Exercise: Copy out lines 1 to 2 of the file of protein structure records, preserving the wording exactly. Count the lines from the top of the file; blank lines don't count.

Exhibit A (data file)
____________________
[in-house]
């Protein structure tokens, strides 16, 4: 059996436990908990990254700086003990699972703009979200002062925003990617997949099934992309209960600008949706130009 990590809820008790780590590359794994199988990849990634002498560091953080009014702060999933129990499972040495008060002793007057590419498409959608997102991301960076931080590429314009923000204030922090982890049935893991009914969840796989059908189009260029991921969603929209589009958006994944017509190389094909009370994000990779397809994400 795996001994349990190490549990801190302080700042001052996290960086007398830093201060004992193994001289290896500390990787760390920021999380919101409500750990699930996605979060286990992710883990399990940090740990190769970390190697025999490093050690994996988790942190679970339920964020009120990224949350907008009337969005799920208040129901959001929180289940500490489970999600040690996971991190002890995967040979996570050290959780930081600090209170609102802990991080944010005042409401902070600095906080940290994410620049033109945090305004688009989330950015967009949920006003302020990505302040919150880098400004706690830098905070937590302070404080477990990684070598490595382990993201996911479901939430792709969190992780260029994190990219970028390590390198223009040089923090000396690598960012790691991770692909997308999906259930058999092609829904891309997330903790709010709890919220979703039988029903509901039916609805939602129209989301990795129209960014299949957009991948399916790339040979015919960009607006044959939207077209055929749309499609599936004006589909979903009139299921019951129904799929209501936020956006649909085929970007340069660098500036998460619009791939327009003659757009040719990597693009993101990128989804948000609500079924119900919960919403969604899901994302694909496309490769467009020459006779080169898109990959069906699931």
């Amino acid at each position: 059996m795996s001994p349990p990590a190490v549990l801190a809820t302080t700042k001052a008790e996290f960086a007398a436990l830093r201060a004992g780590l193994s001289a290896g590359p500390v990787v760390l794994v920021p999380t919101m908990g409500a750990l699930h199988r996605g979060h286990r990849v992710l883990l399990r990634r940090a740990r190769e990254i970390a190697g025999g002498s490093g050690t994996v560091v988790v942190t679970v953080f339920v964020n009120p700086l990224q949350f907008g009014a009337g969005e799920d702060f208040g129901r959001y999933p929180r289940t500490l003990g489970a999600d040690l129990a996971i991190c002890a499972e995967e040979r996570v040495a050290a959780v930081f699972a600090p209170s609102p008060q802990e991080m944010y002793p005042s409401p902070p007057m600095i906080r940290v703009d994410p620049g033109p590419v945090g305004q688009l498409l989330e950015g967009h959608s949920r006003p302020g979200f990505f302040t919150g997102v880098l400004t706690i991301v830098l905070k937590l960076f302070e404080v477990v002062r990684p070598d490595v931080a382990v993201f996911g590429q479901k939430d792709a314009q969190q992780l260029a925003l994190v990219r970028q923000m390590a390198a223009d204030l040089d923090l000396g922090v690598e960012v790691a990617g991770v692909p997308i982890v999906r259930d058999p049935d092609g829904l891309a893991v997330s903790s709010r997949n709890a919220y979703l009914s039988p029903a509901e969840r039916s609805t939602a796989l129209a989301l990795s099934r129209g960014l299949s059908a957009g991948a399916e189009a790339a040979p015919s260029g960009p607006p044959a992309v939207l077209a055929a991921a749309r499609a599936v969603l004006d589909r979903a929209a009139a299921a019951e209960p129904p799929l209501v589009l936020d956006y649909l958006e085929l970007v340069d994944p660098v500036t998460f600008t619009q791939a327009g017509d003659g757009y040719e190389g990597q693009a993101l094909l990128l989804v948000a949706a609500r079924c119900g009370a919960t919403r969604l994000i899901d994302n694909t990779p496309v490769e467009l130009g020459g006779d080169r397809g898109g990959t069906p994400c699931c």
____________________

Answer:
[in-house]
């Protein structure tokens, strides 16, 4: 059996436990908990990254700086003990699972703009979200002062925003990617997949099934992309209960600008949706130009 990590809820008790780590590359794994199988990849990634002498560091953080009014702060999933129990499972040495008060002793007057590419498409959608997102991301960076931080590429314009923000204030922090982890049935893991009914969840796989059908189009260029991921969603929209589009958006994944017509190389094909009370994000990779397809994400 795996001994349990190490549990801190302080700042001052996290960086007398830093201060004992193994001289290896500390990787760390920021999380919101409500750990699930996605979060286990992710883990399990940090740990190769970390190697025999490093050690994996988790942190679970339920964020009120990224949350907008009337969005799920208040129901959001929180289940500490489970999600040690996971991190002890995967040979996570050290959780930081600090209170609102802990991080944010005042409401902070600095906080940290994410620049033109945090305004688009989330950015967009949920006003302020990505302040919150880098400004706690830098905070937590302070404080477990990684070598490595382990993201996911479901939430792709969190992780260029994190990219970028390590390198223009040089923090000396690598960012790691991770692909997308999906259930058999092609829904891309997330903790709010709890919220979703039988029903509901039916609805939602129209989301990795129209960014299949957009991948399916790339040979015919960009607006044959939207077209055929749309499609599936004006589909979903009139299921019951129904799929209501936020956006649909085929970007340069660098500036998460619009791939327009003659757009040719990597693009993101990128989804948000609500079924119900919960919403969604899901994302694909496309490769467009020459006779080169898109990959069906699931």